Friday, February 20, 2009

Poorest Tambon

Found via a page of the Worldbank there are two maps depicting the percentage of poor people at subdistrict level. The two maps - one showing the urban (municipal) areas while the second the rural (non-municipal) tambon are taken from the paper "Spatially Disaggregated Estimates of Poverty and Inequality in Thailand by Healy, Andrew J., Somchai Hitsuchon and Yos Vajaragupta published in 2003. The paper includes further maps using different ways of identifying poverty - by consumption as in the maps picked by Worldbank, and also the income inequality by the Gini coefficient.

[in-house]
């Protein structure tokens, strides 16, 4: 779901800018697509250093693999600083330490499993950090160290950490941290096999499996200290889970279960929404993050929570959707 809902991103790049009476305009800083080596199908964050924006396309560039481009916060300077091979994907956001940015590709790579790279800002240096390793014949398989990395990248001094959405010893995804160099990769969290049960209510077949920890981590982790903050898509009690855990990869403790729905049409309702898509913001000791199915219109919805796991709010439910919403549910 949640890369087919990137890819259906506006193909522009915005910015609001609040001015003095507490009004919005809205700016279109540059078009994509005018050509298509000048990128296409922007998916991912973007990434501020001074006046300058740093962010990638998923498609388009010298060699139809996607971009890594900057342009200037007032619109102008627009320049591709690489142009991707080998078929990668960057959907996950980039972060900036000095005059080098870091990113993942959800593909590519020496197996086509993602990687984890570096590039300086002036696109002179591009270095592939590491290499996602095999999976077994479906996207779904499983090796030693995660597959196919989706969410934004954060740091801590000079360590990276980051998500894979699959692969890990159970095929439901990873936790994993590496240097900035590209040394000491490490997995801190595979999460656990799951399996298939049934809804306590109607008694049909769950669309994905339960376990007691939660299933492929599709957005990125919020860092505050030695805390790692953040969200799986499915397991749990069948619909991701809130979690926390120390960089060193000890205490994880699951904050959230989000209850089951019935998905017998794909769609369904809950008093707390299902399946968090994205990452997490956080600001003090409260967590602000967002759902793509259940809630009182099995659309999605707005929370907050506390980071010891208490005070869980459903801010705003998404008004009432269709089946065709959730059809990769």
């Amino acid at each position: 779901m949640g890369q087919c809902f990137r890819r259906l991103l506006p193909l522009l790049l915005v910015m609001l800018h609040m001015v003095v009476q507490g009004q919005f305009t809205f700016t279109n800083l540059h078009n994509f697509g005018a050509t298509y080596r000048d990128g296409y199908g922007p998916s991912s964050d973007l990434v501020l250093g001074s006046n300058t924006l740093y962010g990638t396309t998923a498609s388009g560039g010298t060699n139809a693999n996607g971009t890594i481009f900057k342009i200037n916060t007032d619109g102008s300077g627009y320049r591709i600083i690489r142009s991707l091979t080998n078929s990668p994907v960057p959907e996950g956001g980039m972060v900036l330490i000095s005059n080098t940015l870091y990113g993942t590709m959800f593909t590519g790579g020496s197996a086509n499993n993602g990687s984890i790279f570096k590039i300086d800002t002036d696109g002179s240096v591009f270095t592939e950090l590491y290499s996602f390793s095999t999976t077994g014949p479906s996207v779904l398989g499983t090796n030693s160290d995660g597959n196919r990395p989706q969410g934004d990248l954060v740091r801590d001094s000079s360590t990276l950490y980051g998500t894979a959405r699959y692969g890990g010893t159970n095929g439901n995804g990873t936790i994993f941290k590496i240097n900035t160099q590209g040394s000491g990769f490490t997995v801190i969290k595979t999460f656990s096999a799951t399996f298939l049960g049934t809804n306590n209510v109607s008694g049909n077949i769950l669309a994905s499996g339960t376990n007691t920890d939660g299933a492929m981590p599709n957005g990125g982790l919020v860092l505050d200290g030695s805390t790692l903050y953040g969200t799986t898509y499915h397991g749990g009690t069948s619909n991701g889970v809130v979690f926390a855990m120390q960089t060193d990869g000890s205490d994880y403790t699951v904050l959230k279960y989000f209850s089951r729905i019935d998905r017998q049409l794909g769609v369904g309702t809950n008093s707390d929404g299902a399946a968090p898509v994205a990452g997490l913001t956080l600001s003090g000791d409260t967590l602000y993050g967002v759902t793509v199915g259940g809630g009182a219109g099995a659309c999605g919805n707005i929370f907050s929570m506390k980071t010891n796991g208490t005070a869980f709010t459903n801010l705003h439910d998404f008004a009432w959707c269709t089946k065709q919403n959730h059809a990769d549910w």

As the maps down to subdistrict level are hardly recognizable except for those really large subdistricts in the mountainous areas, the maps showing an average of the rural data to the province level are much better to recognize. I have redone those maps (Figures 16 and 17) using my boilerplate map to display them here - the upper one the ratio of poor people, the bottom one the income inequality. Not much surprisingly, the poorest areas (red and orange) are the northeast (Isan), and the three deep-south Muslim province, and only in central, eastern and some southern provinces the percentage of poor people is below 5%. For the Gini coefficient the picture is less clear, even within the Isan here are areas with a value below 35 and thus a income inequality comparable with western countries. As of the 2007/08 Human Development Report Thailand in medium has a Gini coefficient of 42.

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